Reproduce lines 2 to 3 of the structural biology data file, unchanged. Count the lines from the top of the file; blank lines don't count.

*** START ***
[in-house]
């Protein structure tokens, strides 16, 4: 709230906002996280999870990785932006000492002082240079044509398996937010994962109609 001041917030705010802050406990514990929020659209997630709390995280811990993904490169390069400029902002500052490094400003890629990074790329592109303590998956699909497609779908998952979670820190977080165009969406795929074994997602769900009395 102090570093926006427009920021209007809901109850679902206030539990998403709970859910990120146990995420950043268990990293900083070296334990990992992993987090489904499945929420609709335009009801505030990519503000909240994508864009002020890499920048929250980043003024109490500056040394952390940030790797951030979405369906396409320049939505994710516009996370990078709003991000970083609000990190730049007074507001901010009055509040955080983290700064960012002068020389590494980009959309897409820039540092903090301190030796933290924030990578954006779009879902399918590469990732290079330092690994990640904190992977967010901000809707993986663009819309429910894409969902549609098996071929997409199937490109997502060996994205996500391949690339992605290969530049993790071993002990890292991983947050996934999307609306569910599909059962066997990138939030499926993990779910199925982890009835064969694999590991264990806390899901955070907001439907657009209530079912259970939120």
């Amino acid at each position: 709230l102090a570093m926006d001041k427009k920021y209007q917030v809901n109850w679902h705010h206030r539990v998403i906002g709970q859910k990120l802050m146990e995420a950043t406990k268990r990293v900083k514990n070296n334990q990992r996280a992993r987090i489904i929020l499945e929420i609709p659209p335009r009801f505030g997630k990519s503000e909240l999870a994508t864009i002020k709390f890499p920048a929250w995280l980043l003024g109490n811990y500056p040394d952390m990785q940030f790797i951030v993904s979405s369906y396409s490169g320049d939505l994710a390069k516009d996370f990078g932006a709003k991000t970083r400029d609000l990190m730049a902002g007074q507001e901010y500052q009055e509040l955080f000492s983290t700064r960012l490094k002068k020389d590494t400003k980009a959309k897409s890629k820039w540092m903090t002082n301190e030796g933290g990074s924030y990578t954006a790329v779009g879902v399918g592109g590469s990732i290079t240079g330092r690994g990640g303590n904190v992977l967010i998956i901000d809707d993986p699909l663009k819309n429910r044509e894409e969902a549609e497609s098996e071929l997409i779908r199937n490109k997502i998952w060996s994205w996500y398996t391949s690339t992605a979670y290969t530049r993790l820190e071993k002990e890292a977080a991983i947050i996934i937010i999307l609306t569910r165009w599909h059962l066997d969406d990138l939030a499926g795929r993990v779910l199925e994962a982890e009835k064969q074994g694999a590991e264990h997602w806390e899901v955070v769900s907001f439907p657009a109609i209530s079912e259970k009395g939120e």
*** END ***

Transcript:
């Protein structure tokens, strides 16, 4: 709230906002996280999870990785932006000492002082240079044509398996937010994962109609 001041917030705010802050406990514990929020659209997630709390995280811990993904490169390069400029902002500052490094400003890629990074790329592109303590998956699909497609779908998952979670820190977080165009969406795929074994997602769900009395 102090570093926006427009920021209007809901109850679902206030539990998403709970859910990120146990995420950043268990990293900083070296334990990992992993987090489904499945929420609709335009009801505030990519503000909240994508864009002020890499920048929250980043003024109490500056040394952390940030790797951030979405369906396409320049939505994710516009996370990078709003991000970083609000990190730049007074507001901010009055509040955080983290700064960012002068020389590494980009959309897409820039540092903090301190030796933290924030990578954006779009879902399918590469990732290079330092690994990640904190992977967010901000809707993986663009819309429910894409969902549609098996071929997409199937490109997502060996994205996500391949690339992605290969530049993790071993002990890292991983947050996934999307609306569910599909059962066997990138939030499926993990779910199925982890009835064969694999590991264990806390899901955070907001439907657009209530079912259970939120």
């Amino acid at each position: 709230l102090a570093m926006d001041k427009k920021y209007q917030v809901n109850w679902h705010h206030r539990v998403i906002g709970q859910k990120l802050m146990e995420a950043t406990k268990r990293v900083k514990n070296n334990q990992r996280a992993r987090i489904i929020l499945e929420i609709p659209p335009r009801f505030g997630k990519s503000e909240l999870a994508t864009i002020k709390f890499p920048a929250w995280l980043l003024g109490n811990y500056p040394d952390m990785q940030f790797i951030v993904s979405s369906y396409s490169g320049d939505l994710a390069k516009d996370f990078g932006a709003k991000t970083r400029d609000l990190m730049a902002g007074q507001e901010y500052q009055e509040l955080f000492s983290t700064r960012l490094k002068k020389d590494t400003k980009a959309k897409s890629k820039w540092m903090t002082n301190e030796g933290g990074s924030y990578t954006a790329v779009g879902v399918g592109g590469s990732i290079t240079g330092r690994g990640g303590n904190v992977l967010i998956i901000d809707d993986p699909l663009k819309n429910r044509e894409e969902a549609e497609s098996e071929l997409i779908r199937n490109k997502i998952w060996s994205w996500y398996t391949s690339t992605a979670y290969t530049r993790l820190e071993k002990e890292a977080a991983i947050i996934i937010i999307l609306t569910r165009w599909h059962l066997d969406d990138l939030a499926g795929r993990v779910l199925e994962a982890e009835k064969q074994g694999a590991e264990h997602w806390e899901v955070v769900s907001f439907p657009a109609i209530s079912e259970k009395g939120e």